Jun 23, 2016

Common Emitter Configuration

Consider an n-p-n transistor in common emitter configuration. In this configuration the base current IB is the input current and collector current IC is the output current.
common emitter configuration
We know  IC = IC + IB
          and IC = αIE + ICBO
                      = (IC + IB) + ICBO or
                IC (1-α) = αIB + ICBO
                IC = [α/(1-α)]IB + ICBO/(1-α)

Common Emitter Configuration

Current Amplification Factor

The ratio of the collector current to the base current is called dc forward current transfer ratio or the dc current gain. It is designated by βdc. It is said to be the dc beta.

Common Emitter dc current gain βdc = IC/IB
​Where IC and IB are collector and base current of a particular operating point in the linear region. As the value of base current is in microamperes and low, the value of βdc lies in the range of 10 to 500 depending on the type of the transistor.

Common emitter ac current gain βdc is defined as the ratio of small change in collector current ΔIB at a constant collector to emitter voltage VCE.

                              βdc = ΔIC/ΔIE    AT  VCE = constant​

Relation between αdc and βdc

We know the                I E = IC + IB  ----> i
Dividing by IC
                                     IE/IC = 1+(IB/IC)
                                     1/α = 1 + (1/β)   =  (β+1) / β                  [ ∴ α = IC / IE and β = IC/IB]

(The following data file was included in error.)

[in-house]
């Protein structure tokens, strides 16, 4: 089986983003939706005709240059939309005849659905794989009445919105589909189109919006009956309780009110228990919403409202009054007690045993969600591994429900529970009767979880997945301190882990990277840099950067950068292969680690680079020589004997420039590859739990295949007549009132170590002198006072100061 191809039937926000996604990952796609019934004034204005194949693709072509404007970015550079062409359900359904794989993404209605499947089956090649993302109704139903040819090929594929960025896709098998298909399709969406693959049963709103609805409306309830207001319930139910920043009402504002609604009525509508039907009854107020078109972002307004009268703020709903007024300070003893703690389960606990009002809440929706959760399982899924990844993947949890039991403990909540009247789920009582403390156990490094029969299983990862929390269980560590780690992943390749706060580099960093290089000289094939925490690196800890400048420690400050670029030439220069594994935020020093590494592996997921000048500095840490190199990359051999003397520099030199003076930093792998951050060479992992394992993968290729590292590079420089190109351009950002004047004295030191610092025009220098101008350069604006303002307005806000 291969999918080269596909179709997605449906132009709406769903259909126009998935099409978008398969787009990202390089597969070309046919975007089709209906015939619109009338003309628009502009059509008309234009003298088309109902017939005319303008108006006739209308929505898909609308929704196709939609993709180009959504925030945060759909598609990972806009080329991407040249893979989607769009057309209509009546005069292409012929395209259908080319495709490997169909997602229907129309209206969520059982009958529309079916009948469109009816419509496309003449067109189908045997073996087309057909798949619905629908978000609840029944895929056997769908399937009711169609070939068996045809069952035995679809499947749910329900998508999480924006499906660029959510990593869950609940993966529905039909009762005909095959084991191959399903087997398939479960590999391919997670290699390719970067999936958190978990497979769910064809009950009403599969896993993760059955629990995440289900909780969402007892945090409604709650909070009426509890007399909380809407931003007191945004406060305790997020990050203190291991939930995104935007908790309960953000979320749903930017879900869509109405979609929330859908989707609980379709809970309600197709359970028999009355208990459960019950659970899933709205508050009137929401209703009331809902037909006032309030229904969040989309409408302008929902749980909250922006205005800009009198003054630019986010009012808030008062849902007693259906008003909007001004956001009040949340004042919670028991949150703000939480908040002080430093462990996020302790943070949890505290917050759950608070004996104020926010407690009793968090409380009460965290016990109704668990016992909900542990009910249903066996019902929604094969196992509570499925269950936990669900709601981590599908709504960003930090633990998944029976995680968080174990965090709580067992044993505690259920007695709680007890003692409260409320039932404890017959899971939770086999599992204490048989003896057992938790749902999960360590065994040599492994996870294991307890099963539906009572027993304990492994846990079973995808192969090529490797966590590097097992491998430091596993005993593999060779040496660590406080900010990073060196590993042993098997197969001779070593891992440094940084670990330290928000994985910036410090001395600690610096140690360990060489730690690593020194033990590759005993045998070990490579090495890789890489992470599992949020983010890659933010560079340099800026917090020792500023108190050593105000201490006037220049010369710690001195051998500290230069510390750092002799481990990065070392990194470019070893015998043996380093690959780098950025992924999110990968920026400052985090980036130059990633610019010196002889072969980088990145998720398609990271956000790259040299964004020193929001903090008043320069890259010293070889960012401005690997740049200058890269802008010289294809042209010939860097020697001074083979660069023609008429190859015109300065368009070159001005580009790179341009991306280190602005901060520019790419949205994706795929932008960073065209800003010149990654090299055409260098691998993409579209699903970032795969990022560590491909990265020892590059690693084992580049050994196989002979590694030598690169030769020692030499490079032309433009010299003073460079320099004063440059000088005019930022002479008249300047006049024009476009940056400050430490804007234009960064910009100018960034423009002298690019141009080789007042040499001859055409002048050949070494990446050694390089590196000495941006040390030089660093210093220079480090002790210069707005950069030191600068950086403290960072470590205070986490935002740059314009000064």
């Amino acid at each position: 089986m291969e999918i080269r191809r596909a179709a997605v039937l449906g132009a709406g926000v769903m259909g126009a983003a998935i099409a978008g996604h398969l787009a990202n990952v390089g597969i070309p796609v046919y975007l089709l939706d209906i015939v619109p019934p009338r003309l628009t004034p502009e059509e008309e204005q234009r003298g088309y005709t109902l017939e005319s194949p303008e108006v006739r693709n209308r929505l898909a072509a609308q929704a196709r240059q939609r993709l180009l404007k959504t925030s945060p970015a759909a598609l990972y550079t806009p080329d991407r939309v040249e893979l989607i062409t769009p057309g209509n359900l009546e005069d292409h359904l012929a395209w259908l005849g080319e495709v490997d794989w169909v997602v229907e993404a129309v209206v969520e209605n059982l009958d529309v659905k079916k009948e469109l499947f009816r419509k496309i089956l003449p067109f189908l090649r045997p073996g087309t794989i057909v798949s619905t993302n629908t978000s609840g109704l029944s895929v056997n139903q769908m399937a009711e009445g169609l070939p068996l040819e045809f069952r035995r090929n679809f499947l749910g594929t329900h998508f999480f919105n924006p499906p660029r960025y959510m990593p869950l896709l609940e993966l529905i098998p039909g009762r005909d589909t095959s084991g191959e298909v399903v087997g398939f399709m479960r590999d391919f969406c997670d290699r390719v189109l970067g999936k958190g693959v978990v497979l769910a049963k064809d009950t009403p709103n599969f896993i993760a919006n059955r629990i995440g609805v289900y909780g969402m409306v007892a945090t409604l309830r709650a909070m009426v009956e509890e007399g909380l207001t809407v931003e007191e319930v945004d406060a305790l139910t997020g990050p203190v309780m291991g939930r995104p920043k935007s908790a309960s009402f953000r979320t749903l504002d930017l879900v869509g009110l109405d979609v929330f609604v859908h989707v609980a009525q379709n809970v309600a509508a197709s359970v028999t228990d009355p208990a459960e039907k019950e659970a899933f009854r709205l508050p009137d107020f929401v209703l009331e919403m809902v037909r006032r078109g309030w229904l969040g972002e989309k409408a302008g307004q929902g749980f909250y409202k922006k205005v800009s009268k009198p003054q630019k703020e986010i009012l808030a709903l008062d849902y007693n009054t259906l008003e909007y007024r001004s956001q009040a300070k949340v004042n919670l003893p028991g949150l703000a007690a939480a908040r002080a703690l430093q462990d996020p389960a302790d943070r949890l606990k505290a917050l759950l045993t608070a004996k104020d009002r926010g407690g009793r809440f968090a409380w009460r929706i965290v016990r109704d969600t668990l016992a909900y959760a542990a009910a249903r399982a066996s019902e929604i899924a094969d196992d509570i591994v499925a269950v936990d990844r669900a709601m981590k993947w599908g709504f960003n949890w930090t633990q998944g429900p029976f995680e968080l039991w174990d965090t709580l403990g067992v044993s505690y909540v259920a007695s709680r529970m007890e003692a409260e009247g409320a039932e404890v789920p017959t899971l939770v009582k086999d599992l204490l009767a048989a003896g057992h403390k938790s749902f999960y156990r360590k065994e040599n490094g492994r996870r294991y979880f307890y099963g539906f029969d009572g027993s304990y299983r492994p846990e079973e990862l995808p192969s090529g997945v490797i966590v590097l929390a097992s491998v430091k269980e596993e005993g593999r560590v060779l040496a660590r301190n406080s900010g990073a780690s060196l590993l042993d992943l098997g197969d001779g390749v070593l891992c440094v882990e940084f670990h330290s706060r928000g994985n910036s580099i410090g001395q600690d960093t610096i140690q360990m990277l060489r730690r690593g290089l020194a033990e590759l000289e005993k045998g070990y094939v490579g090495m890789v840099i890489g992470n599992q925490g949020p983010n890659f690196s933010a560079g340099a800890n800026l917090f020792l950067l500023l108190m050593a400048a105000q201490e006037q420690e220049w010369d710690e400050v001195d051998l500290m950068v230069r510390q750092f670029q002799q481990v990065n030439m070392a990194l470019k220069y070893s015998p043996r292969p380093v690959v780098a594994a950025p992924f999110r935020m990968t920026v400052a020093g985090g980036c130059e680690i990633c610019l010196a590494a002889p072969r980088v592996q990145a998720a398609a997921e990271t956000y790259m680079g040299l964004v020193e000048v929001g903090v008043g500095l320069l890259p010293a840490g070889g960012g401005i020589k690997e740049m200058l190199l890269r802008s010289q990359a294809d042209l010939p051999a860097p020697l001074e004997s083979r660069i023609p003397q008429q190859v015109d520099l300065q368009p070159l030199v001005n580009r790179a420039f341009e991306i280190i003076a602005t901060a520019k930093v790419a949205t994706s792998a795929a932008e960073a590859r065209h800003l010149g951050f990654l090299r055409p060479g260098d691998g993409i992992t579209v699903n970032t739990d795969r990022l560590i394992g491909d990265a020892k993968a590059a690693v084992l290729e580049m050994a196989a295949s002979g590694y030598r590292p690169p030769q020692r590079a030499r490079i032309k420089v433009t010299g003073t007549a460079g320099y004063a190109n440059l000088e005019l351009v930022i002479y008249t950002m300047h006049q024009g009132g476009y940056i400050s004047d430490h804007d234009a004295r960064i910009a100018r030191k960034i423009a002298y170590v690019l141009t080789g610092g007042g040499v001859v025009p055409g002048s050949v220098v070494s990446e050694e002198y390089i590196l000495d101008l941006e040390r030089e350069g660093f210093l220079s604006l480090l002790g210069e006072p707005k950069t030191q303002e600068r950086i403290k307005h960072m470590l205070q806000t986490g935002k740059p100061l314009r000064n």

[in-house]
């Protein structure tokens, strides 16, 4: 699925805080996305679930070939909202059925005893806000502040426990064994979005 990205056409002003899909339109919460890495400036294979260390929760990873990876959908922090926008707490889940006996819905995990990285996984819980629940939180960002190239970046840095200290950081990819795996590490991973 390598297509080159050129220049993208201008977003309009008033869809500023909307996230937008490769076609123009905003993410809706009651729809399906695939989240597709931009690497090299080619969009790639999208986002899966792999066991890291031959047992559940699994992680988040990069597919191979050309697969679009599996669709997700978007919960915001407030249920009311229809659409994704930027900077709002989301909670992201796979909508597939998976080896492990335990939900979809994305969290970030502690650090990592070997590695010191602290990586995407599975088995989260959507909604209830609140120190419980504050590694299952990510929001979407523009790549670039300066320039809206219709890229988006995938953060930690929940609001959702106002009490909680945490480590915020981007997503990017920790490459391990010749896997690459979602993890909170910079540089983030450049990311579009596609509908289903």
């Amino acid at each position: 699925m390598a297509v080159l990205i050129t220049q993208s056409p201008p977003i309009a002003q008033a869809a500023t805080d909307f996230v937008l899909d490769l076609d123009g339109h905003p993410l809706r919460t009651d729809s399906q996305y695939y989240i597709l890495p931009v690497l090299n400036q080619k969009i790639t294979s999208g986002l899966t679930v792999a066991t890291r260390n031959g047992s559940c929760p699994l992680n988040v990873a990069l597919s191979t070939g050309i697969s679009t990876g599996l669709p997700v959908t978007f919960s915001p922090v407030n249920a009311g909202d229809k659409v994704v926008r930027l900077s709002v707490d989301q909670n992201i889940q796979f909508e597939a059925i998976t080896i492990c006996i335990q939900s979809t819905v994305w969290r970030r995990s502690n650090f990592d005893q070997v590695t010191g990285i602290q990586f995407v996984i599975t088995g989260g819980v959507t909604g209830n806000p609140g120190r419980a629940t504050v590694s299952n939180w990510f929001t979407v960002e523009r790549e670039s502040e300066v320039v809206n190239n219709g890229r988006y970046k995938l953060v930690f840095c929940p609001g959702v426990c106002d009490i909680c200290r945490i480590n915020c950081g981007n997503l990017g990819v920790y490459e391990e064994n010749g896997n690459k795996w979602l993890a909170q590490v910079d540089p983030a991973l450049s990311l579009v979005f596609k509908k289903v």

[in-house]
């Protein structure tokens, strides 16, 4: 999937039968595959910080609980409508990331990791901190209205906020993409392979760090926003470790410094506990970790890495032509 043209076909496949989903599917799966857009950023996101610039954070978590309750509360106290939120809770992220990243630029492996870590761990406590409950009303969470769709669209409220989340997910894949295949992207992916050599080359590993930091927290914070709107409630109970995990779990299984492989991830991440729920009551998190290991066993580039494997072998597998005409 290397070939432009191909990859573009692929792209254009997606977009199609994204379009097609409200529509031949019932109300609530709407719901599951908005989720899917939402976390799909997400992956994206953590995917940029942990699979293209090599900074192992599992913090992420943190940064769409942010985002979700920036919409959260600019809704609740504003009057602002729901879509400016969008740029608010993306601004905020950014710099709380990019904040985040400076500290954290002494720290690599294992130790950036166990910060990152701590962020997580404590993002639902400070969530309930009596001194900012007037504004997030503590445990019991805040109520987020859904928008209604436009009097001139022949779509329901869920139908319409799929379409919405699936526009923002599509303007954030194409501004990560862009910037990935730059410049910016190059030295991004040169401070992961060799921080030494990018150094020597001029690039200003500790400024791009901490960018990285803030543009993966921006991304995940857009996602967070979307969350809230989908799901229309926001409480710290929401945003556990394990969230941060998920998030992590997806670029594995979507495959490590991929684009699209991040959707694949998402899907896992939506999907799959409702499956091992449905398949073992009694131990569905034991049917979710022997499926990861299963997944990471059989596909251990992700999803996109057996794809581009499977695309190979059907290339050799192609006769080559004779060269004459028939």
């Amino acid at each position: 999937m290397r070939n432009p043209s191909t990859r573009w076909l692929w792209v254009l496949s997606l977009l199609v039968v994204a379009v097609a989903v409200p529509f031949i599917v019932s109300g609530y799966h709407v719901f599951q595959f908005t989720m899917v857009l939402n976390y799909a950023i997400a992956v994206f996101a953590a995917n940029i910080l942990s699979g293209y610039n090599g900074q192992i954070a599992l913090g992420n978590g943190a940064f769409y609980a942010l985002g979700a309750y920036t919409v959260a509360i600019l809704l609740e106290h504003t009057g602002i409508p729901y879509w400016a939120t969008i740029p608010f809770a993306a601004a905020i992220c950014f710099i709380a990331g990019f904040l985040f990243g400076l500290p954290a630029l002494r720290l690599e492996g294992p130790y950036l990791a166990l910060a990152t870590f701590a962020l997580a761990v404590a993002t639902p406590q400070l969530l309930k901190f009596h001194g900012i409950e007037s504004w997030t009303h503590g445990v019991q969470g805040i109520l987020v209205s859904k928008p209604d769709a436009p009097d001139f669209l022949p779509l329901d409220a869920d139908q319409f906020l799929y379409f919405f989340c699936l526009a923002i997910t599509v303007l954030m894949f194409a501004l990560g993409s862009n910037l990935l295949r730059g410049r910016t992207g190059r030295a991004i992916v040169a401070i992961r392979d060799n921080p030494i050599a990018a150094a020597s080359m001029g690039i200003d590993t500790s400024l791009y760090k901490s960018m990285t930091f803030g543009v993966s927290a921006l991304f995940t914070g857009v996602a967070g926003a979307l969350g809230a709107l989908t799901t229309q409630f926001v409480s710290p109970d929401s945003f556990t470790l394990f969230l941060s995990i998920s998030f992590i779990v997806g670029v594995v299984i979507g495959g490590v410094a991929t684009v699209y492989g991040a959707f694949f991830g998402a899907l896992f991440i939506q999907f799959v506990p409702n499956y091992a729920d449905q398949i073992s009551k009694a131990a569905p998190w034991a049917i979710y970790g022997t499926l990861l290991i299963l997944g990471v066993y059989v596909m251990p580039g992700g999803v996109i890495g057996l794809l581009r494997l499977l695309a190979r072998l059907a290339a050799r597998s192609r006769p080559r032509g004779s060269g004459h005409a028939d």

α = β / (β+1)  ------>  ii
Cross multiplying the above equation, we have,
                                     α(β+1) =β
                                     αβ+α =β
                                     α = β – αβ  = β (1 – α)
                                     β = α / (α+1)  -------> iiii

Equation (ii) --->
                                      α = β / (β+1)
                                   1-α = 1 – [β / (β+1)]  ------>iv
From equation (iii), it is seen that as α approaches unity, β approaches infinity.

That is the current gain of transistor in common emitter configuration is very high. It is because of this reason that transistors are used in common emitter configuration.

We know that, IC = [αIB / (1-α)] + ICBO / (1-α)   ----->v
Since,  β+1 = 1 / (1-α) and  1-α= 1 / (β+1), We have
               IC = βIB + (β+1) ICBO  ------->vi

​The term “(β+1)ICBO” is the reverse leakage current in common emitter configuration. It is denoted by ICEO.
                  ICEO = (β+1)ICBO   ------>vii

​Since β is much greater than I, ICEO>ICBO.
Substituting the value of ICEO in equation vi, we get
                      IC = βIB + ICEO    ------->viii

Since, β = α / (α+1), we can write